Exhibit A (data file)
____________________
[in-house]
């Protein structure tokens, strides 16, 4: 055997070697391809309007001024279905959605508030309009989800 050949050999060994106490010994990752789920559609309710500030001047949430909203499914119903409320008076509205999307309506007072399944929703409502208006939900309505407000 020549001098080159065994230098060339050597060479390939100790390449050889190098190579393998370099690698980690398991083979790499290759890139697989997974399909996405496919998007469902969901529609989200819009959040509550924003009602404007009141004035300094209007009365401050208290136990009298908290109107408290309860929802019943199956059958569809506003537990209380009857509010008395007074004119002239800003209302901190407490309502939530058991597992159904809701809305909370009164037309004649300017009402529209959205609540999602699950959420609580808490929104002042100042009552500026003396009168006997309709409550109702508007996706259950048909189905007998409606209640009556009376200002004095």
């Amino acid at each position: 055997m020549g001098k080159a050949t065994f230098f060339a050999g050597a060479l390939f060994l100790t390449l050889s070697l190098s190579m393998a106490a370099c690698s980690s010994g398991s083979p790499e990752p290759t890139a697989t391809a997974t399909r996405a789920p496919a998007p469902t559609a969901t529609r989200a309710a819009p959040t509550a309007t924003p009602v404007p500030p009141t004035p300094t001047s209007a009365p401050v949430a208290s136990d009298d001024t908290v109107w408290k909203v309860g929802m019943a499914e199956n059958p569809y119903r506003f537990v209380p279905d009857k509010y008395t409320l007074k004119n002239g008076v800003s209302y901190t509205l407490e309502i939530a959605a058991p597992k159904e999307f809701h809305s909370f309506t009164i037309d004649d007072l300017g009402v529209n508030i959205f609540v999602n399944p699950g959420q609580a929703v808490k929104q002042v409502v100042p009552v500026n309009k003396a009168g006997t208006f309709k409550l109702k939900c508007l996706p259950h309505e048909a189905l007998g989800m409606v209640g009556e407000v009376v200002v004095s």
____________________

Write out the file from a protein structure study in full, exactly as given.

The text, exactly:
[in-house]
């Protein structure tokens, strides 16, 4: 055997070697391809309007001024279905959605508030309009989800 050949050999060994106490010994990752789920559609309710500030001047949430909203499914119903409320008076509205999307309506007072399944929703409502208006939900309505407000 020549001098080159065994230098060339050597060479390939100790390449050889190098190579393998370099690698980690398991083979790499290759890139697989997974399909996405496919998007469902969901529609989200819009959040509550924003009602404007009141004035300094209007009365401050208290136990009298908290109107408290309860929802019943199956059958569809506003537990209380009857509010008395007074004119002239800003209302901190407490309502939530058991597992159904809701809305909370009164037309004649300017009402529209959205609540999602699950959420609580808490929104002042100042009552500026003396009168006997309709409550109702508007996706259950048909189905007998409606209640009556009376200002004095």
């Amino acid at each position: 055997m020549g001098k080159a050949t065994f230098f060339a050999g050597a060479l390939f060994l100790t390449l050889s070697l190098s190579m393998a106490a370099c690698s980690s010994g398991s083979p790499e990752p290759t890139a697989t391809a997974t399909r996405a789920p496919a998007p469902t559609a969901t529609r989200a309710a819009p959040t509550a309007t924003p009602v404007p500030p009141t004035p300094t001047s209007a009365p401050v949430a208290s136990d009298d001024t908290v109107w408290k909203v309860g929802m019943a499914e199956n059958p569809y119903r506003f537990v209380p279905d009857k509010y008395t409320l007074k004119n002239g008076v800003s209302y901190t509205l407490e309502i939530a959605a058991p597992k159904e999307f809701h809305s909370f309506t009164i037309d004649d007072l300017g009402v529209n508030i959205f609540v999602n399944p699950g959420q609580a929703v808490k929104q002042v409502v100042p009552v500026n309009k003396a009168g006997t208006f309709k409550l109702k939900c508007l996706p259950h309505e048909a189905l007998g989800m409606v209640g009556e407000v009376v200002v004095s």